English-taught courses at the Department of French, Hispanic and Italian Studies (2021 Winter Term 2)

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Did you know we offer many courses that are taught in English, have no prerequisites, and are open to students from all backgrounds? Most of them even fulfill the literature requirement for the Bachelor of Arts!

Explore the following courses that are offered this Winter Term 2 (January 2022 – April 2022). It’s not too late to register!


Milano Fashion Week & Design, 02/2011 | Source: Flickr (Mat's Eye)

ITST 110: Creativity at the Service of Form, Aesthetics and Beauty

Explore what makes Italian creativity and style highly recognizable across the globe, how these distinctive cultural traits came about and what they teach us about the power of form, aesthetics and beauty at a local and transnational level.


ITST 232: Introduction to Italian Culture II (Modern to the Post-Colonial Age)

Fulfills the literature requirement of the Bachelor of Arts.

Cross-listed with ITAL 304.

After an introduction on Unification, the rise and fall of Fascism, WWI, and WWII, this course aims to familiarize students with major political and historical events, and cultural trends from the post-World War II period to the present moment.


ITST 333: Masterpieces of the Novella in Italian Literature

Fulfills the literature requirement of the Bachelor of Arts.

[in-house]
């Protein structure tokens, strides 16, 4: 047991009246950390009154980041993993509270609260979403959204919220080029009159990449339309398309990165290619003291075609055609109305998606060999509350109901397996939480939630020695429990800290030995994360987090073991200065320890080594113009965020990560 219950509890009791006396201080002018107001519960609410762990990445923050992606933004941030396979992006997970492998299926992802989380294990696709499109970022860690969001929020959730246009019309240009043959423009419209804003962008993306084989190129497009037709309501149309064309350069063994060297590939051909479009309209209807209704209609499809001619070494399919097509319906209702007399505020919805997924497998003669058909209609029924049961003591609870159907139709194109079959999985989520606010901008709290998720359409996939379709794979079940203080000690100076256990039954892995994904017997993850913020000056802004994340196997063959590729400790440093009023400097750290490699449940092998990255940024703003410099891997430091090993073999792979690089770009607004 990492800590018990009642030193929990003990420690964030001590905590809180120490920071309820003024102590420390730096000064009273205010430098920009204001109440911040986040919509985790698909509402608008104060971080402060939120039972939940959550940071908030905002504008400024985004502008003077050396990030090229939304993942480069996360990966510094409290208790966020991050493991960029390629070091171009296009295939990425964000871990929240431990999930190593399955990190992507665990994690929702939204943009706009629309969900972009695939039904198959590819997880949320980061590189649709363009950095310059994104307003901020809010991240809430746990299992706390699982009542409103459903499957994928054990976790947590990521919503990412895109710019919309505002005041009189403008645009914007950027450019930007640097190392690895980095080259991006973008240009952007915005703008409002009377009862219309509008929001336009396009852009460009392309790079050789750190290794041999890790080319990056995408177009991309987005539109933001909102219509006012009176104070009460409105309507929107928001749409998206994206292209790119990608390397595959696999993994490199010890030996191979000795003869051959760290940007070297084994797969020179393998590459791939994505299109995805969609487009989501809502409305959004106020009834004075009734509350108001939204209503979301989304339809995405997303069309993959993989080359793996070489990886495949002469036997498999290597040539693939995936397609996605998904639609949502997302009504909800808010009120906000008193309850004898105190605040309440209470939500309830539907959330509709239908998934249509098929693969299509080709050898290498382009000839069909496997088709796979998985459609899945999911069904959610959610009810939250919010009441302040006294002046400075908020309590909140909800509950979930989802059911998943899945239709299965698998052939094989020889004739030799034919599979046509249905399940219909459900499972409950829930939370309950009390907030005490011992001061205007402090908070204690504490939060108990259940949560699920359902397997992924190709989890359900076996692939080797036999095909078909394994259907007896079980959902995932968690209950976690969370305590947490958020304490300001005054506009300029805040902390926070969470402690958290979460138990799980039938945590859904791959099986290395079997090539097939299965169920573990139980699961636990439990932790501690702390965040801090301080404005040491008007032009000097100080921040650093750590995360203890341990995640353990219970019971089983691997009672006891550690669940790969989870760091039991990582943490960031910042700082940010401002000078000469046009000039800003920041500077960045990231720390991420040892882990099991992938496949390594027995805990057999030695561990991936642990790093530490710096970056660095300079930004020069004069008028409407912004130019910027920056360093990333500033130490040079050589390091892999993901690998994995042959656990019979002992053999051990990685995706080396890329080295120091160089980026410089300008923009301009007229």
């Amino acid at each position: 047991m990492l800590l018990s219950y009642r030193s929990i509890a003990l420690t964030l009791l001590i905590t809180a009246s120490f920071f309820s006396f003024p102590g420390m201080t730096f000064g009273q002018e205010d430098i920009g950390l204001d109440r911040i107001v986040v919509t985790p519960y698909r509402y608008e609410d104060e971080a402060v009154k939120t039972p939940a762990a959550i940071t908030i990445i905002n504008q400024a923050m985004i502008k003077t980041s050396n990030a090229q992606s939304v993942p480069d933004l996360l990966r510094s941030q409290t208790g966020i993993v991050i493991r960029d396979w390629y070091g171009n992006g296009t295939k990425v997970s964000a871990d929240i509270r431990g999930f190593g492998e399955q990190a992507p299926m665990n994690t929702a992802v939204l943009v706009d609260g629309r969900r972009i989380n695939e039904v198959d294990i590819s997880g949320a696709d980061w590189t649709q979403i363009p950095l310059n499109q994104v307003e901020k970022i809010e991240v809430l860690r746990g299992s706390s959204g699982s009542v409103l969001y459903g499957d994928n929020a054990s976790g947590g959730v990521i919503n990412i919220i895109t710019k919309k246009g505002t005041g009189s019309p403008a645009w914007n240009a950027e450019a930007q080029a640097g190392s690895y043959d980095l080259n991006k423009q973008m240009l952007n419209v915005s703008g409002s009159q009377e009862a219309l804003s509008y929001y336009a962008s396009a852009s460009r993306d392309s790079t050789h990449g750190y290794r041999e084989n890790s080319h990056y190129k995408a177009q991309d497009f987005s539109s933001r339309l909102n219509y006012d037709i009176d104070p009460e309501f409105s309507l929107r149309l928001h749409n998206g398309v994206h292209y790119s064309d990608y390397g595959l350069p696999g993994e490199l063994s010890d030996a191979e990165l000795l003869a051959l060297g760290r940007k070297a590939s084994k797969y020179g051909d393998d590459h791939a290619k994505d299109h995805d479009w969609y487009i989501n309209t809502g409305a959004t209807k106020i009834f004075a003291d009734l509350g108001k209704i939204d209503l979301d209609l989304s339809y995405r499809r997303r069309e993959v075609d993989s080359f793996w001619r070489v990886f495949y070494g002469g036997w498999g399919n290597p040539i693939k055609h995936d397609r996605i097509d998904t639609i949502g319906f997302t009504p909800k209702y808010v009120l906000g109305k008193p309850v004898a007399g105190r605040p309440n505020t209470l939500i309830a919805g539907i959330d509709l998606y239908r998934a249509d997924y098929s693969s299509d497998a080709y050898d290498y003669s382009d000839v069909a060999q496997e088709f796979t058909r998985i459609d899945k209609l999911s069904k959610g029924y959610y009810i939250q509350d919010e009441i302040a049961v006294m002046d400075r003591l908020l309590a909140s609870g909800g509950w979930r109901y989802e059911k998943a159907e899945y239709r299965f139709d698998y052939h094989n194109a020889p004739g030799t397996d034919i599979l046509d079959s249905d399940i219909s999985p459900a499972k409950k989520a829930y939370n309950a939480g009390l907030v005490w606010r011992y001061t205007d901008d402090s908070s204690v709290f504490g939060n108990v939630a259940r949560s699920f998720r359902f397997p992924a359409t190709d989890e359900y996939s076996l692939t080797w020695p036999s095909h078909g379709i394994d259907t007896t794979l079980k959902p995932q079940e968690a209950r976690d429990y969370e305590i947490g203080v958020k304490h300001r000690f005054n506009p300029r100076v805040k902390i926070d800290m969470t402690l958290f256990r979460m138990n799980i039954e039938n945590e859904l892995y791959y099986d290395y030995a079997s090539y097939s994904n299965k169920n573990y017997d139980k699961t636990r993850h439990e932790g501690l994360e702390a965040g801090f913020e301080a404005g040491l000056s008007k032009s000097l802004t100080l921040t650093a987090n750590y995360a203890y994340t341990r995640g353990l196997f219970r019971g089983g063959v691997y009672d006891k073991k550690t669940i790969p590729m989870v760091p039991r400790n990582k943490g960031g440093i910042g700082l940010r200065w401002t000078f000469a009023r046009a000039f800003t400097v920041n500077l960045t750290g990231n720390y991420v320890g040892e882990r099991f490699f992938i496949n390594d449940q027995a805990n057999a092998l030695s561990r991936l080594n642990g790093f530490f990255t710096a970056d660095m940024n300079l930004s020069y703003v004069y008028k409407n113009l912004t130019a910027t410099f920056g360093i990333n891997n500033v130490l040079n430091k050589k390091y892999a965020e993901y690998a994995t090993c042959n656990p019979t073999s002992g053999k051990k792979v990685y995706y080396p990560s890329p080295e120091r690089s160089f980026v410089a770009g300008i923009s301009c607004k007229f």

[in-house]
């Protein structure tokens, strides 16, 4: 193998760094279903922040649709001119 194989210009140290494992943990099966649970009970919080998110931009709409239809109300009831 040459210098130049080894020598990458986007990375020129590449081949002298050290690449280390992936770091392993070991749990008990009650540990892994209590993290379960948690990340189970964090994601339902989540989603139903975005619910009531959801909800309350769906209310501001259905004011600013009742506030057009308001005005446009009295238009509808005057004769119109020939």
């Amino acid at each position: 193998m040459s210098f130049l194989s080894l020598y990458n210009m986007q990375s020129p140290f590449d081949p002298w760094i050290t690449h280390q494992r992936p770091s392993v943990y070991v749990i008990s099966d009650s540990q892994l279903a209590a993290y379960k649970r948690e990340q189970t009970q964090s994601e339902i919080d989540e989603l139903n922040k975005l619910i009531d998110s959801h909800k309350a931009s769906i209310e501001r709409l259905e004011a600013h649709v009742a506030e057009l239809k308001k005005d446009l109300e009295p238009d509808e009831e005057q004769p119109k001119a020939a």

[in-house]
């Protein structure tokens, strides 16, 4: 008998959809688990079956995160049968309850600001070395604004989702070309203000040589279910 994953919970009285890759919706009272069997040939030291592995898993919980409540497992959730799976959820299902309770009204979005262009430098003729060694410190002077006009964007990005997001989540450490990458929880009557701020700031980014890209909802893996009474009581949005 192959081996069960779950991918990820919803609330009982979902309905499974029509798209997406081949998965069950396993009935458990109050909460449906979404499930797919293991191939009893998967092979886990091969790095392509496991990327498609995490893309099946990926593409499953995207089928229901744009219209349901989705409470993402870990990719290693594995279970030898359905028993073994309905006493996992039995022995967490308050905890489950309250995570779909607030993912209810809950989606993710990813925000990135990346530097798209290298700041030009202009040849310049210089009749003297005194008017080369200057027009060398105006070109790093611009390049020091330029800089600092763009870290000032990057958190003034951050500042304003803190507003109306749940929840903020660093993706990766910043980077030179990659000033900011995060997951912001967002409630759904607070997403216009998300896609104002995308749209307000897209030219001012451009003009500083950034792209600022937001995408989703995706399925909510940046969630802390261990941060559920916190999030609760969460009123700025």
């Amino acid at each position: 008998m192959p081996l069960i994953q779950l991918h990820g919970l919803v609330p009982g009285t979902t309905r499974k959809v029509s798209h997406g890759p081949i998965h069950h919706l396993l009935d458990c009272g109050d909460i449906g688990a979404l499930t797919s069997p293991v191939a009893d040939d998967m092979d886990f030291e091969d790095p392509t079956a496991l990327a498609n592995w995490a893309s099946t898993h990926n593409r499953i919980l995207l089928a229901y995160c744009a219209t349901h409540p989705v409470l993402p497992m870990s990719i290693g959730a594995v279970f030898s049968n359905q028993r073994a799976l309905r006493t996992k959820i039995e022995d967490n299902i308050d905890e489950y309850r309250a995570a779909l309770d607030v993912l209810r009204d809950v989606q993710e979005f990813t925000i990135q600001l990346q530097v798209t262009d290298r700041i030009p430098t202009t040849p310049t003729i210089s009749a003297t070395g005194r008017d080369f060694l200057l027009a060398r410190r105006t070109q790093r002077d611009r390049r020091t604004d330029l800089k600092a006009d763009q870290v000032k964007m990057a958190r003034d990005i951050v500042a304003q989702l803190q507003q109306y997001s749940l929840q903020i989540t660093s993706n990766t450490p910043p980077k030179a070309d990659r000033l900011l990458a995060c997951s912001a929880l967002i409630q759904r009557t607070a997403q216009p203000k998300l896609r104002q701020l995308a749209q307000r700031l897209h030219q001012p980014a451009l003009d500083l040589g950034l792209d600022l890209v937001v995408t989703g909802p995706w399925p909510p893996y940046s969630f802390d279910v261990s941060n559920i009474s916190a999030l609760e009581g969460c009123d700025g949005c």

Journey into the hearts and minds of Italians by reading seven novellas that show how, when and where Italians are at their best, worst, and most authentic.


ITST 419: From Covid-19 to the Black Death: Pandemics and Epidemics in Italian Literature and Culture

Fulfills the literature requirement of the Bachelor of Arts.

Examine four key pandemics and epidemics in Italian history that have inspired literary and cultural outputs of exceptional quality—from the Black Death to the COVID-19 pandemic and more.


LAST 201: Popular Culture in Latin America

Fulfills the literature requirement of the Bachelor of Arts.

Explore various manifestations of popular culture that contributed to build national identities in contemporary Latin America—including cinema, art, social movements, sports, and more—in connection to fundamental concepts, such as race/ethnicity, gender, cultural politics, hybridity/transculturation, and globalization.


PORT 405: Amazonia

Fulfills the literature requirement of the Bachelor of Arts.

Explore pressing environmental and cultural issues of our time through the study of the Amazon rainforest as it is represented in literature, films and media.


RMST 202: Literatures and Cultures of the Romance World II (Modern to Post-Modern)

Fulfills the literature requirement of the Bachelor of Arts.

Romance Studies emerges when tradition is infiltrated and overthrown by the everyday speech of a nameless multitude. Explore novels originally written in French, Spanish, Italian and Portuguese by authors who pushed the limits, questioned the past, and broke free to construct something new.


RMST 300: History of the Romance Languages

An introduction to the historical description and linguistic comparison of Romance languages, from the variants of late-Antiquity spoken Latin to the modern varieties of Romance languages.


La Belle Dame sans Merci by John William Waterhouse (1893)

RMST 321: Tales of Love and Adventure: King Arthur and the Matter of Britain in Medieval French Literature

Fulfills the literature requirement of the Bachelor of Arts.

Cross-listed with MDVL 301.

Was King Arthur really in control of his realm? Why was it so important for his knights to find the Grail? Who was the greatest Knight of the Round Table? Why is love so crucial in Arthurian stories? Was the “damsel in distress” cliché as prevalent as we believe in medieval literature? These are just some of the questions that will be explored in this course.